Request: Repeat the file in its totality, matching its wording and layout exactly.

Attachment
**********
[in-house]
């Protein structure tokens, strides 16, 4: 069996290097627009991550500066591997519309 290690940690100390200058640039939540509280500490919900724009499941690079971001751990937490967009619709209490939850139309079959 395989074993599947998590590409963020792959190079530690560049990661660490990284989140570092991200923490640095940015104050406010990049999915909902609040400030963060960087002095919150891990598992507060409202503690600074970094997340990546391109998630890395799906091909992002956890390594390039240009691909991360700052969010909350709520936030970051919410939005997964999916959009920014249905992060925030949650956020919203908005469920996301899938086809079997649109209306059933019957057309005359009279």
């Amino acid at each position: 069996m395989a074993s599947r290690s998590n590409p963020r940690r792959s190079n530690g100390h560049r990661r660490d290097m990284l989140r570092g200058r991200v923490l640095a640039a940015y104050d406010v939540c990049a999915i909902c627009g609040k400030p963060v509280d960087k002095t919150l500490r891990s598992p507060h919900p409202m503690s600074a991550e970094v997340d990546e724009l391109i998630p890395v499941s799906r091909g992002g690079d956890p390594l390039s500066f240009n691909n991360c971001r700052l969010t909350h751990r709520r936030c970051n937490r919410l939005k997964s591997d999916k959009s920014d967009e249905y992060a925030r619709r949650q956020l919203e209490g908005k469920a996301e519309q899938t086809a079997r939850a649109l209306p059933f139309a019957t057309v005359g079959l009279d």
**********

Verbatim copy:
[in-house]
């Protein structure tokens, strides 16, 4: 069996290097627009991550500066591997519309 290690940690100390200058640039939540509280500490919900724009499941690079971001751990937490967009619709209490939850139309079959 395989074993599947998590590409963020792959190079530690560049990661660490990284989140570092991200923490640095940015104050406010990049999915909902609040400030963060960087002095919150891990598992507060409202503690600074970094997340990546391109998630890395799906091909992002956890390594390039240009691909991360700052969010909350709520936030970051919410939005997964999916959009920014249905992060925030949650956020919203908005469920996301899938086809079997649109209306059933019957057309005359009279």
């Amino acid at each position: 069996m395989a074993s599947r290690s998590n590409p963020r940690r792959s190079n530690g100390h560049r990661r660490d290097m990284l989140r570092g200058r991200v923490l640095a640039a940015y104050d406010v939540c990049a999915i909902c627009g609040k400030p963060v509280d960087k002095t919150l500490r891990s598992p507060h919900p409202m503690s600074a991550e970094v997340d990546e724009l391109i998630p890395v499941s799906r091909g992002g690079d956890p390594l390039s500066f240009n691909n991360c971001r700052l969010t909350h751990r709520r936030c970051n937490r919410l939005k997964s591997d999916k959009s920014d967009e249905y992060a925030r619709r949650q956020l919203e209490g908005k469920a996301e519309q899938t086809a079997r939850a649109l209306p059933f139309a019957t057309v005359g079959l009279d």